Tuesday, December 30, 2008

What's the deal with Basic Instinct?

A few days back I found myself re-watching "Basic Instinct"; the commercial zenith of what I like to consider, my all time favorite director, Paul Verhoeven's classic "American films period". While watching this iconic cornerstone of 90s pop culture, I suddenly noticed for the first time an unexpected connection with another 90's cultural touchstone: "Seinfeld".

I discovered no less than 5 actors in the film who have later on appeared on the series. This interesting collection of connected character actors ranged from the extremely obvious to the trivially obscure. I guess it shouldn't be all that shocking with a long running series with the large and diverse cast of supporting characters and one off guest actors (the list of women playing Jerry's weekly girlfriends alone is a varied who's who of notable 90s ladies from metal babe Tawny Kitaen to pre-fame Courtney Cox to the ever mousy Jeanine Garofalo) like"Seinfeld"; similarly there may be a flick out there with 6 eventual guest actors on "Friends". However, for now, I have yet to notice any such coincidences.

I guess I should mention that the list below probably contains some moderate spoilage for anyone who hasn't seen "Basic Instinct" (and I guess to a far lesser extent certain episodes of "Seinfeld"). Also for those people who haven't seen "Basic Instinct" yet: shame on you; it is one of the great cinematic documents of the fascinating,wild, confusing times of the early 90s, as the decade tried to forge itself a new identity separate from the 80s. In addition, for all those eternally teased by "Big Love", you actually get to see Jeanne Tripplehorn naked (and about 15 years younger). How can you lose?

Wayne Knight
This is the obvious one everybody remembers, and what I thought until recently was the only Seinfeld cast member in the film. Aside from his reoccurring role of Jerry's antagonist Newman, this is the most memorable Wayne Knight role (just edging out his evil Dennis Nedry role in Jurassic Park). That uncomfortable, fat, sweaty scene of him along with the other detectives interrogating Sharon Stone will (for better or for worse) be forever linked to the movie's infamous beaver shot.

Daniel von Bargen
"Mr. Kruger"
Prolific character actor Daniel von Bargen played Det. Nielson, the asshole Internal Affairs detective that had it out for Michael Douglas's character. He later gets murdered and everyone suspects Douglas did it. Of course I will always remember him as George's idiot boss Mr. Kruger. Every one of his four guest appearances was a home run. This is further supported by the fact that every one of his episodes made it onto Andrew U's definitive top 50 George moments: "The Slicer"(#43), "The Maid"(#39), "The Burning" (#28), "The Strike"(#23). Personally, my dream job scenario would be working for a boss as clueless and utterly negligent about the quality of my work as Kruger.

James Rebhorn
"D.A. Hoyt"

It was really no shocker when I noticed Hall of Fame "That Guy" James Rebhorn was in both "Basic Instinct" and "Seinfeld", he's basically been in every movie and television series for the last 25 years. Look up "douchey, white collar, antagonist in suit" in the dictionary and you get James Rebhorn. In "Basic Instinct" he played the only mildly douchey Dr. McElwaine, a police psychologist who questions Michael Douglas's guilt after the above Det. Nielson is found dead. On the TV side, Rebhorn played the pivotal role of the prosecuting D.A. who puts Jerry and the gang in prison for violating a good Samaritan law on the two part series finale of the show. Douchey indeed.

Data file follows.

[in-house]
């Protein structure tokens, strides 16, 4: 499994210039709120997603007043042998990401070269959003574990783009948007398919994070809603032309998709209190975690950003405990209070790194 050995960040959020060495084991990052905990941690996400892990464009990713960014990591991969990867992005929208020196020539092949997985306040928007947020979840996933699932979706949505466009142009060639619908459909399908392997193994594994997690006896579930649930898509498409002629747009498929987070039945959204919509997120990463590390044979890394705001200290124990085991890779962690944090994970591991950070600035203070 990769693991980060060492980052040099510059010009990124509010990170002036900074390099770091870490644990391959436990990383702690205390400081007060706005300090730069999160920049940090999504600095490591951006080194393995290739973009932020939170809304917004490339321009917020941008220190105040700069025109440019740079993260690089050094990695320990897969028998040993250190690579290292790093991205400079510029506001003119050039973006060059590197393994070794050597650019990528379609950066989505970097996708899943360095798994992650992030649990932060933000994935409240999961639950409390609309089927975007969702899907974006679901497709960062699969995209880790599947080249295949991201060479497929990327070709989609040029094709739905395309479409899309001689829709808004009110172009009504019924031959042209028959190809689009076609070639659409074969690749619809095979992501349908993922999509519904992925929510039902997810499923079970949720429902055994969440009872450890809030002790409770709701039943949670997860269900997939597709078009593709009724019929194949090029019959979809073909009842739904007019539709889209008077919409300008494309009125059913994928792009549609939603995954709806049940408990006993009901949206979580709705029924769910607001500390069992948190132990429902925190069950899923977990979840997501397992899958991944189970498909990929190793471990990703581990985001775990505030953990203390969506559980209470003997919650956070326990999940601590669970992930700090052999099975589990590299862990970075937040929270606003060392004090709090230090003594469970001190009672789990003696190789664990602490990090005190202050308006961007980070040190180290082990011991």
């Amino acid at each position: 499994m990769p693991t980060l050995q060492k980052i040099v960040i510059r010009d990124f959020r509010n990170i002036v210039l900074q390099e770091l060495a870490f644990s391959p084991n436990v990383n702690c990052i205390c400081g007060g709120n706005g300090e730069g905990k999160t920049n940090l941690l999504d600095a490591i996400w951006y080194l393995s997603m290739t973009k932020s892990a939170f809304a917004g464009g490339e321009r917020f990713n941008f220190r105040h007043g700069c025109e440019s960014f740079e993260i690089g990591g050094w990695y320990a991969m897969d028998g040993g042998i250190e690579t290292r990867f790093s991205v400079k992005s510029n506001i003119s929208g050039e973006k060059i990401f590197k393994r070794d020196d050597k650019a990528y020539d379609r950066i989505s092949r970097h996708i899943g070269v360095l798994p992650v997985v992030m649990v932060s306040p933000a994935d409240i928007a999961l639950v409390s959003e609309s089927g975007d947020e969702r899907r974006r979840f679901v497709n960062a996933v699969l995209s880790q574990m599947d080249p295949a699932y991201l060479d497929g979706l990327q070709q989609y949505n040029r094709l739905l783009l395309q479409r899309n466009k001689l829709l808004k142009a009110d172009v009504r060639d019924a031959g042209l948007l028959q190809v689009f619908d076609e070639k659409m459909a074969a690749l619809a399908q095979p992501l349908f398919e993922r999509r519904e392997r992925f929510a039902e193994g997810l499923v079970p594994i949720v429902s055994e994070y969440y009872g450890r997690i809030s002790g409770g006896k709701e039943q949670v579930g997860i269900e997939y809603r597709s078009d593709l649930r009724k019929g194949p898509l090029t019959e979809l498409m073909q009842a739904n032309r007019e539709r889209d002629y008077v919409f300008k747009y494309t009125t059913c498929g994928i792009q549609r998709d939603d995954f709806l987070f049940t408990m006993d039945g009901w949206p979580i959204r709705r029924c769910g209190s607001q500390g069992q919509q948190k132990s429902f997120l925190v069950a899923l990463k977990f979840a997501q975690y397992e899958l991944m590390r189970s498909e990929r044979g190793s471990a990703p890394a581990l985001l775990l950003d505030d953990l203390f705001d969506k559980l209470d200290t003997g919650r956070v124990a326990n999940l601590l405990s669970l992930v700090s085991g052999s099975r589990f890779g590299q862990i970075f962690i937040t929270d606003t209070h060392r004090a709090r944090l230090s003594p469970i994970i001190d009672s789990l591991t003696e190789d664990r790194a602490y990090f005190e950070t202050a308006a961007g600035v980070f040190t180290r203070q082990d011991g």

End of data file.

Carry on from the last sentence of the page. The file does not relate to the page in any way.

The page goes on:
Stephen Tobolowsky
"Tor Eckman"
Another giant among "That Guy" character actors, Stephen Tobolowsky has cornered the market on playing bespectacled, dorky, clueless, losers. The man's got so many memorable one shot characters from Bridget Fonda's sleazy boss in "Single White Female", Ned Ryerson in "Groundhogs Day", to the flashback of Sammy Jankis in "Memento". For me the quintessential "Tobolowsky character" and everything he embodies can be summed up in that scene at the end of the trailer for "Dr. Jekyll and Ms. Hyde" ("Mr. Monkey wants to play"). In "Basic Instinct" be plays exactly to his egghead type as a special criminal profiler who is brought into hypothesize on the identity of the ice pick killer, much to everyone's annoyance. His "Seinfeld" character was as the holistic healer who George goes to after suffering what he thought was a heart attack. Interestingly, it's a little against the usual type for him as he's more of a goofy (non-bespectacled) hippie than the usual nerdish figure.

Jack McGee
I claim no credit (nor do I really want to) for being as astute and extensive a "Seinfeld" fan to have noticed Jack McGee. I ended up learning about his credits when I was on IMDB trying to verify if Tobolowsky was actually in the "Heart Attack" episode. His role in "Basic Instinct" is just listed as "Sheriff" so I'm not actually sure where he came in. I think he was the random police officer (or I guess sheriff) at the end of the film that gives the main detectives more evidence that all the murders may have been masterminded by Jeanne Tripplehorn. His role in Seinfeld is equally juicy, as he plays "Ralph" (at least he had a name in this one), the surly construction worker that George borrows the jackhammer from to rescue his buried Phil Rizzuto keychain from a filled in pothole (in the aptly titled episode "The Pothole").


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  2. Great article! I was wondering why those actors looked familiar while rewatching the movie. Now, I don't have to do the research because you already did!

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